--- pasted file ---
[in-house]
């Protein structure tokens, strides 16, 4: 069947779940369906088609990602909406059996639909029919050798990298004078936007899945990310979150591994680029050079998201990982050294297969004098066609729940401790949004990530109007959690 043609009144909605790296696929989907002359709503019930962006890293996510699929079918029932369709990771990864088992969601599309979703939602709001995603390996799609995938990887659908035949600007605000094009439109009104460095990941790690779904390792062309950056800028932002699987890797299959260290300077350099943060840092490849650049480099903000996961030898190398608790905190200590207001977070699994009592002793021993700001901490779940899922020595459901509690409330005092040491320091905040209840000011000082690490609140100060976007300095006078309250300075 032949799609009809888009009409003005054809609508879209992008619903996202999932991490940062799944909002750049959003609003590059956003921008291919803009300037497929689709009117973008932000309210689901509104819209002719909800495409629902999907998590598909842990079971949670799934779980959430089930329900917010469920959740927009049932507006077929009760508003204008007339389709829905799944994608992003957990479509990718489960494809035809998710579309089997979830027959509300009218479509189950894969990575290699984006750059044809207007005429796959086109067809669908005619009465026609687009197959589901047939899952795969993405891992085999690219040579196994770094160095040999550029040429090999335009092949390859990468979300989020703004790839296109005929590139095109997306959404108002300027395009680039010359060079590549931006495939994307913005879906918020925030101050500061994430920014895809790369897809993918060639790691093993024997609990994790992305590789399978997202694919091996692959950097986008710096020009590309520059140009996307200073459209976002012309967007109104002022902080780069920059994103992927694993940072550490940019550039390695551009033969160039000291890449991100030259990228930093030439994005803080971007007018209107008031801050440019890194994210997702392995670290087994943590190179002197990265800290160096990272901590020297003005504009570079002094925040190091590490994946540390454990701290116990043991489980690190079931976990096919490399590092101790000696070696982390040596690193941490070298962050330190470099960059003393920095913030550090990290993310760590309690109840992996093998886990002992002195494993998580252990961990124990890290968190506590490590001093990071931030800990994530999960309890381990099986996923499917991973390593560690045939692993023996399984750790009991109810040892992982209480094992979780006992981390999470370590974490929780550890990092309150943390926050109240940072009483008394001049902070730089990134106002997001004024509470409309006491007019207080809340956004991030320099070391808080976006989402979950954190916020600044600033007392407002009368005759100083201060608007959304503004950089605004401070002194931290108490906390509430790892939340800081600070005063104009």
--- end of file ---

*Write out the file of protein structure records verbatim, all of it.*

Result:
[in-house]
């Protein structure tokens, strides 16, 4: 069947779940369906088609990602909406059996639909029919050798990298004078936007899945990310979150591994680029050079998201990982050294297969004098066609729940401790949004990530109007959690 043609009144909605790296696929989907002359709503019930962006890293996510699929079918029932369709990771990864088992969601599309979703939602709001995603390996799609995938990887659908035949600007605000094009439109009104460095990941790690779904390792062309950056800028932002699987890797299959260290300077350099943060840092490849650049480099903000996961030898190398608790905190200590207001977070699994009592002793021993700001901490779940899922020595459901509690409330005092040491320091905040209840000011000082690490609140100060976007300095006078309250300075 032949799609009809888009009409003005054809609508879209992008619903996202999932991490940062799944909002750049959003609003590059956003921008291919803009300037497929689709009117973008932000309210689901509104819209002719909800495409629902999907998590598909842990079971949670799934779980959430089930329900917010469920959740927009049932507006077929009760508003204008007339389709829905799944994608992003957990479509990718489960494809035809998710579309089997979830027959509300009218479509189950894969990575290699984006750059044809207007005429796959086109067809669908005619009465026609687009197959589901047939899952795969993405891992085999690219040579196994770094160095040999550029040429090999335009092949390859990468979300989020703004790839296109005929590139095109997306959404108002300027395009680039010359060079590549931006495939994307913005879906918020925030101050500061994430920014895809790369897809993918060639790691093993024997609990994790992305590789399978997202694919091996692959950097986008710096020009590309520059140009996307200073459209976002012309967007109104002022902080780069920059994103992927694993940072550490940019550039390695551009033969160039000291890449991100030259990228930093030439994005803080971007007018209107008031801050440019890194994210997702392995670290087994943590190179002197990265800290160096990272901590020297003005504009570079002094925040190091590490994946540390454990701290116990043991489980690190079931976990096919490399590092101790000696070696982390040596690193941490070298962050330190470099960059003393920095913030550090990290993310760590309690109840992996093998886990002992002195494993998580252990961990124990890290968190506590490590001093990071931030800990994530999960309890381990099986996923499917991973390593560690045939692993023996399984750790009991109810040892992982209480094992979780006992981390999470370590974490929780550890990092309150943390926050109240940072009483008394001049902070730089990134106002997001004024509470409309006491007019207080809340956004991030320099070391808080976006989402979950954190916020600044600033007392407002009368005759100083201060608007959304503004950089605004401070002194931290108490906390509430790892939340800081600070005063104009």